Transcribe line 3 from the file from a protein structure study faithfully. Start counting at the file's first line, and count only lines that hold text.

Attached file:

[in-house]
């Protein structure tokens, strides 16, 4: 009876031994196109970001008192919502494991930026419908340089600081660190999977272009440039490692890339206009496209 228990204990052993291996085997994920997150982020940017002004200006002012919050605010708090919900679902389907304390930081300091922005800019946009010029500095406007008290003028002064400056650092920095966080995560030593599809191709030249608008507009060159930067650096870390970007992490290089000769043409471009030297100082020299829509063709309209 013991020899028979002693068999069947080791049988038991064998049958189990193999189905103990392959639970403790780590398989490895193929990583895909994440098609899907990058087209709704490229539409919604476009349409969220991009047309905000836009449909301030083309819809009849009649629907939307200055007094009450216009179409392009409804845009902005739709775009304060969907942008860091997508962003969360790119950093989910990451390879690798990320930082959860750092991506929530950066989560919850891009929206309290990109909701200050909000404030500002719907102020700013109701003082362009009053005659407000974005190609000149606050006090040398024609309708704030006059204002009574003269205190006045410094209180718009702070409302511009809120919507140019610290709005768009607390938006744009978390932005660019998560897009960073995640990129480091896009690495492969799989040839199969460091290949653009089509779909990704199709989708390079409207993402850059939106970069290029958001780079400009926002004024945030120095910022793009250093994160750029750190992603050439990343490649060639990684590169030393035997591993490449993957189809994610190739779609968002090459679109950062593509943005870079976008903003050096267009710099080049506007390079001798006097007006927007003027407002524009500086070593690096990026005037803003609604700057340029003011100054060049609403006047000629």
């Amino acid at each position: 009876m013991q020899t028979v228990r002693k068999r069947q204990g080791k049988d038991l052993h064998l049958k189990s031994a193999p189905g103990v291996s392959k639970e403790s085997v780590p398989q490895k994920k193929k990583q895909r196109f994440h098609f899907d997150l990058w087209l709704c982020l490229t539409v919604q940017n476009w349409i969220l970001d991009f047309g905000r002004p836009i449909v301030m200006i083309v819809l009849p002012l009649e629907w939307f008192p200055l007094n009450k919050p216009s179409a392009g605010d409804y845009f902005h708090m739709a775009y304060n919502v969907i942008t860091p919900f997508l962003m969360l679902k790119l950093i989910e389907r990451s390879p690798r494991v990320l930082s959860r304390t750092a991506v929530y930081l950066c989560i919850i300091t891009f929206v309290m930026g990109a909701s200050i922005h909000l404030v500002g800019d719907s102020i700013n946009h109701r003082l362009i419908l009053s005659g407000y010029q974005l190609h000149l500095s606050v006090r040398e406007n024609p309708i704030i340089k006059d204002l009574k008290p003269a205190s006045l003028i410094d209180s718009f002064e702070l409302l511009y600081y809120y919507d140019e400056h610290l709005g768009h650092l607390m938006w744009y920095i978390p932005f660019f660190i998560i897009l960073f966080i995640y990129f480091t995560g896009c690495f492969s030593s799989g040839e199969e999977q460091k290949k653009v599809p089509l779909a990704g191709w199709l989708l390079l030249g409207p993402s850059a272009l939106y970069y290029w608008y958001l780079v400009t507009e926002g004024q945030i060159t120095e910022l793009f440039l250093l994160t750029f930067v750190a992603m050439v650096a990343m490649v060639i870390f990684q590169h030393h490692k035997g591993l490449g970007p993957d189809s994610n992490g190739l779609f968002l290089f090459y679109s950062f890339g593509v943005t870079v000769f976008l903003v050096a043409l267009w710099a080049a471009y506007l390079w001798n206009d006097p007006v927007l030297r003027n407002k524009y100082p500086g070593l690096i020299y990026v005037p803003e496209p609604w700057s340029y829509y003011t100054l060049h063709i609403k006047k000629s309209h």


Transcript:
């Amino acid at each position: 009876m013991q020899t028979v228990r002693k068999r069947q204990g080791k049988d038991l052993h064998l049958k189990s031994a193999p189905g103990v291996s392959k639970e403790s085997v780590p398989q490895k994920k193929k990583q895909r196109f994440h098609f899907d997150l990058w087209l709704c982020l490229t539409v919604q940017n476009w349409i969220l970001d991009f047309g905000r002004p836009i449909v301030m200006i083309v819809l009849p002012l009649e629907w939307f008192p200055l007094n009450k919050p216009s179409a392009g605010d409804y845009f902005h708090m739709a775009y304060n919502v969907i942008t860091p919900f997508l962003m969360l679902k790119l950093i989910e389907r990451s390879p690798r494991v990320l930082s959860r304390t750092a991506v929530y930081l950066c989560i919850i300091t891009f929206v309290m930026g990109a909701s200050i922005h909000l404030v500002g800019d719907s102020i700013n946009h109701r003082l362009i419908l009053s005659g407000y010029q974005l190609h000149l500095s606050v006090r040398e406007n024609p309708i704030i340089k006059d204002l009574k008290p003269a205190s006045l003028i410094d209180s718009f002064e702070l409302l511009y600081y809120y919507d140019e400056h610290l709005g768009h650092l607390m938006w744009y920095i978390p932005f660019f660190i998560i897009l960073f966080i995640y990129f480091t995560g896009c690495f492969s030593s799989g040839e199969e999977q460091k290949k653009v599809p089509l779909a990704g191709w199709l989708l390079l030249g409207p993402s850059a272009l939106y970069y290029w608008y958001l780079v400009t507009e926002g004024q945030i060159t120095e910022l793009f440039l250093l994160t750029f930067v750190a992603m050439v650096a990343m490649v060639i870390f990684q590169h030393h490692k035997g591993l490449g970007p993957d189809s994610n992490g190739l779609f968002l290089f090459y679109s950062f890339g593509v943005t870079v000769f976008l903003v050096a043409l267009w710099a080049a471009y506007l390079w001798n206009d006097p007006v927007l030297r003027n407002k524009y100082p500086g070593l690096i020299y990026v005037p803003e496209p609604w700057s340029y829509y003011t100054l060049h063709i609403k006047k000629s309209h």